There are many different types of exams and exam questions that you may need to prepare for at university. Each type of exam has different considerations and preparation, in addition to knowing the course material. This chapter extends the discussion from the previous chapter and examines different types of exams, including multiple choice, essay, and maths exams, and some strategies specific for those exam types. The aim of this chapter is to provide you with an overview of the different types of exams and the specific strategies for preparing and undertaking them.
The COVID19 pandemic has led to a number of activities previously undertaken on campus becoming online activities. This includes exams, so we have provided advice for both on campus (or in person) exams as well as alternative and online exams. We recommend that you read the chapter Preparing for Exams before reading this chapter about the specific types of exams that you will be undertaking.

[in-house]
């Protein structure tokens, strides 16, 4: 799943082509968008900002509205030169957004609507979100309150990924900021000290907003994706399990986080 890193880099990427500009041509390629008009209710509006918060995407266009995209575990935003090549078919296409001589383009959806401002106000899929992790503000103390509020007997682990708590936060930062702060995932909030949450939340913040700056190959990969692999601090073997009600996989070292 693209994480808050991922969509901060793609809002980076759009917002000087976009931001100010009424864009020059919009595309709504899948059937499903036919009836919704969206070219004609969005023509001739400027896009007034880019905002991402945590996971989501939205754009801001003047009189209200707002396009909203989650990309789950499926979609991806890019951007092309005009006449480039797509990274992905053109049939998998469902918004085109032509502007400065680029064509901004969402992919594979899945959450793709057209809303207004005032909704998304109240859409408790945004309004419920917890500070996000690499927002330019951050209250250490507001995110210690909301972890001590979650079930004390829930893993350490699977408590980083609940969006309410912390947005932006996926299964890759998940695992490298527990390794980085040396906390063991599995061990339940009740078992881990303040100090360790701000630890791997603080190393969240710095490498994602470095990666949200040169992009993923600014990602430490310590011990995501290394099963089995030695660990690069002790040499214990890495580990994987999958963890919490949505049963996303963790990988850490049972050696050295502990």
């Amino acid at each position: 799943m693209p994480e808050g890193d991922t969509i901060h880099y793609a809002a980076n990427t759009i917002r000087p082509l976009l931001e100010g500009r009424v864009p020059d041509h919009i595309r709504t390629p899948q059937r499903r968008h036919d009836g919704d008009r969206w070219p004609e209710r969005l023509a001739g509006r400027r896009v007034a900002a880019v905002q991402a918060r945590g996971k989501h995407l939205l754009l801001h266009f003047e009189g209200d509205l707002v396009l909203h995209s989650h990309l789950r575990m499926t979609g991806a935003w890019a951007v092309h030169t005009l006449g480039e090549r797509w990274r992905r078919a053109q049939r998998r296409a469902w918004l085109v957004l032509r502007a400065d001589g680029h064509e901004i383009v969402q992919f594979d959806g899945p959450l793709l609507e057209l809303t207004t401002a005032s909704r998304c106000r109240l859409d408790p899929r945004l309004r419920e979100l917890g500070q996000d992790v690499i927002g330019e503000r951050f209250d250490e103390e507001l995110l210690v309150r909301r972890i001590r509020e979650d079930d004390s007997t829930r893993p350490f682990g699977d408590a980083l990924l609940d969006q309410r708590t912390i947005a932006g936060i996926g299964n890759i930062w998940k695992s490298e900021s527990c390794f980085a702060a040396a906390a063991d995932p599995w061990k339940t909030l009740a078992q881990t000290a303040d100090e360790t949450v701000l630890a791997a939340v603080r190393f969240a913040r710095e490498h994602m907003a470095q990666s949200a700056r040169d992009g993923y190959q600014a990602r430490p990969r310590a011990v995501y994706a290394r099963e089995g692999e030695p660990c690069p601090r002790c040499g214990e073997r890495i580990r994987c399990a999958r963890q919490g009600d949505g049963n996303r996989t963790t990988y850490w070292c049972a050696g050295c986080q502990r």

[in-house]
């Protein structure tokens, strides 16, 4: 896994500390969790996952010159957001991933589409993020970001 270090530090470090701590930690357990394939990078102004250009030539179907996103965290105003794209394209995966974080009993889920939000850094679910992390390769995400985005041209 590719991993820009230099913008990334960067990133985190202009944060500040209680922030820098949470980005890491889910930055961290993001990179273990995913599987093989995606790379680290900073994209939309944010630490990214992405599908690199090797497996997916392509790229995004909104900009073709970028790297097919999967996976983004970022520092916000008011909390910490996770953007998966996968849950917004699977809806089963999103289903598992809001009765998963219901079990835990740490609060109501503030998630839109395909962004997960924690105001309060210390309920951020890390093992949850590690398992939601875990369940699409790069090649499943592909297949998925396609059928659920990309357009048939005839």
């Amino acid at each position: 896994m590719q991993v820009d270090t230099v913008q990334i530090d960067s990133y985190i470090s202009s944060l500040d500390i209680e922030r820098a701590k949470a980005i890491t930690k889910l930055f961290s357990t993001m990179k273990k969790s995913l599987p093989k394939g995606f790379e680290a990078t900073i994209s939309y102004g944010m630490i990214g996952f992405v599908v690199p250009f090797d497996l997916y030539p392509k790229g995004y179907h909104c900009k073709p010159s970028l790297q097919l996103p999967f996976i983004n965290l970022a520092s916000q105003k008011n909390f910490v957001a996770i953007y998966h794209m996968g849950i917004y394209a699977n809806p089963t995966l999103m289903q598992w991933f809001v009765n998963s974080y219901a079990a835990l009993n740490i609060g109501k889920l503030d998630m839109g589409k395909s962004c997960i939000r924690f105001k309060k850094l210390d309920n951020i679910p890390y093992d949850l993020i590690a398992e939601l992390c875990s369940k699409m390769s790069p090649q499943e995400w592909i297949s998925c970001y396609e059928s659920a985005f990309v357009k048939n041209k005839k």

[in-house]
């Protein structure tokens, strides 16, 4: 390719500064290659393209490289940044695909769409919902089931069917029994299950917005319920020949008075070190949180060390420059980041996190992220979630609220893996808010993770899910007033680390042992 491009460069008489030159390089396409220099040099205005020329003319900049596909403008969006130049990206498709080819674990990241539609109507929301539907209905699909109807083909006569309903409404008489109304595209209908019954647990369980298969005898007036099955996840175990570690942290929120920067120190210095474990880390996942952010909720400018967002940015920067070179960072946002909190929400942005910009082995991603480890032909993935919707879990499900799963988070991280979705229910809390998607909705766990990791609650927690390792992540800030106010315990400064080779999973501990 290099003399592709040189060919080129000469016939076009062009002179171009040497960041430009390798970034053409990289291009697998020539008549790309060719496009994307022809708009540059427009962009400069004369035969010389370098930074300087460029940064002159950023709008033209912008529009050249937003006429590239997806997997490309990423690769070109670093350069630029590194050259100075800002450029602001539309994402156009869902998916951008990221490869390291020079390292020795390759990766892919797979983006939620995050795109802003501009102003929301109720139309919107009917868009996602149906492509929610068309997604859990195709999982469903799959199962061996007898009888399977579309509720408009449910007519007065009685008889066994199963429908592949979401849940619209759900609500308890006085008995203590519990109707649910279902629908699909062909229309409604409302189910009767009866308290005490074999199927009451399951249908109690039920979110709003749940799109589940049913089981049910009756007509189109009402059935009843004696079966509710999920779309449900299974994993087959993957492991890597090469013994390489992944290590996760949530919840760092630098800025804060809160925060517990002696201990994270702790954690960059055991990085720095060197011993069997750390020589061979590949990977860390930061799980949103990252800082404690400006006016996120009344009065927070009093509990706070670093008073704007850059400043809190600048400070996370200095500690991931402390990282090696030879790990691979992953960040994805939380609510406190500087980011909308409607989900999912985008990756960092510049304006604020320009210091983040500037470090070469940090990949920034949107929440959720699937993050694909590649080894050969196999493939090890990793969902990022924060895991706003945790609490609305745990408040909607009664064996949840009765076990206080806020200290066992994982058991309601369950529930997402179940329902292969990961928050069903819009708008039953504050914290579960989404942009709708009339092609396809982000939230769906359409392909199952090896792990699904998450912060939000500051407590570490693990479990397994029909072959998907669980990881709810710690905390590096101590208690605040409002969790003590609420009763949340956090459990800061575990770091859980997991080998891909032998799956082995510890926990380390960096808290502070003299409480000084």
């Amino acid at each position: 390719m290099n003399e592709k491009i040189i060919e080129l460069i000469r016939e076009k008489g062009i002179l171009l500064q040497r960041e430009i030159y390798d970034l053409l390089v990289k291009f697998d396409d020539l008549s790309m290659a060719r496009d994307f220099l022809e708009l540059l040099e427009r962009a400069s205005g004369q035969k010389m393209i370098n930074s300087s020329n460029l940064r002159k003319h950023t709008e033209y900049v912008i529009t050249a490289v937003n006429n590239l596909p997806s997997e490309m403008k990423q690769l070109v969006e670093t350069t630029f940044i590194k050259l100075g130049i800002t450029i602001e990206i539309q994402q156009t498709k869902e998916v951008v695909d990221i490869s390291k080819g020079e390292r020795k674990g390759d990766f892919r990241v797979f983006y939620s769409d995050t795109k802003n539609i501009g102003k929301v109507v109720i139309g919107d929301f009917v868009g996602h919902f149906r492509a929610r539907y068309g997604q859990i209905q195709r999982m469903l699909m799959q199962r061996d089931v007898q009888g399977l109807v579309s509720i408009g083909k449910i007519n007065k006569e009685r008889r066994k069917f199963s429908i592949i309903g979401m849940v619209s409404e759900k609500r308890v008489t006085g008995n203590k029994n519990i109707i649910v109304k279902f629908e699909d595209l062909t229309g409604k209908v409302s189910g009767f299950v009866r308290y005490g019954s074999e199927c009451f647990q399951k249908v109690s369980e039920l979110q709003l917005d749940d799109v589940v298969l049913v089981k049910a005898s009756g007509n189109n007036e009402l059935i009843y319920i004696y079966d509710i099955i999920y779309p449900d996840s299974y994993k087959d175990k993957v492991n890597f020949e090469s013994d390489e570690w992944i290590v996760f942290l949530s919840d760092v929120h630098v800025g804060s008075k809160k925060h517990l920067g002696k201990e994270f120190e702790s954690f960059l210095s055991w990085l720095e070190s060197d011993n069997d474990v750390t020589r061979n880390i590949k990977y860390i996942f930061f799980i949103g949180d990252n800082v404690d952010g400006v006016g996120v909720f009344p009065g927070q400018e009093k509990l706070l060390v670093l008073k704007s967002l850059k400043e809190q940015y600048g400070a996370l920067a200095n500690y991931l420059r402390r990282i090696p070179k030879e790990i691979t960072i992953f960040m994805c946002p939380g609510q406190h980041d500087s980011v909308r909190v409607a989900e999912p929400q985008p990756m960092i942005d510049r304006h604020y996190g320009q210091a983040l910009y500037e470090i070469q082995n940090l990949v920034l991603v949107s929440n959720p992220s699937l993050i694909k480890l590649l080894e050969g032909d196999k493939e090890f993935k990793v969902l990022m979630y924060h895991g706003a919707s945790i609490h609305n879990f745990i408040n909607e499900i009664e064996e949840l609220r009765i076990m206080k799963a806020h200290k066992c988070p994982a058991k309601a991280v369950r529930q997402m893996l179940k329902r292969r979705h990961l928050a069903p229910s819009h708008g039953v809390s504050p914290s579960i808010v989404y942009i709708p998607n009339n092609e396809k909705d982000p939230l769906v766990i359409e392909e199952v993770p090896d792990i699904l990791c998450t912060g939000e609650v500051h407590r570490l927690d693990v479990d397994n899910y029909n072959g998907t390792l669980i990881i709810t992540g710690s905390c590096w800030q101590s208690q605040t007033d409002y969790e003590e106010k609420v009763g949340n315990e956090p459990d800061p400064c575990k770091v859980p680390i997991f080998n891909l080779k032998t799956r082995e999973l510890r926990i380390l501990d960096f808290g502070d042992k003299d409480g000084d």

Types of exams
During your university studies you may have exams that require you to attend in person, either on campus or at a study centre, or you may have online exams. Regardless of whether you take the exam in person or online, your exams may have different requirements and it is important that you know what those requirements are. We have provided an overview of closed, restricted, and open exams below, but always check the specific requirements for your exams.
These exams allow you to bring only your writing and drawing instruments. Formula sheets (in the case of maths and statistics exams) may or may not be provided.
These exams allow you to bring in only specific things such as a single page of notes, or in the case of maths exams, a calculator or a formula sheet. You may be required to hand in your notes or formula sheet with your exam paper.
Open book exams
These exams allow you to have access to any printed or written material and a calculator (if required) during the exam. If you are completing your exam online, you may also be able to access online resources. The emphasis in open book exams is on conceptual understanding and application of knowledge rather than just the ability to recall facts.
Myth: You may think open book exams will be easier than closed exams because you can have all your study materials with you.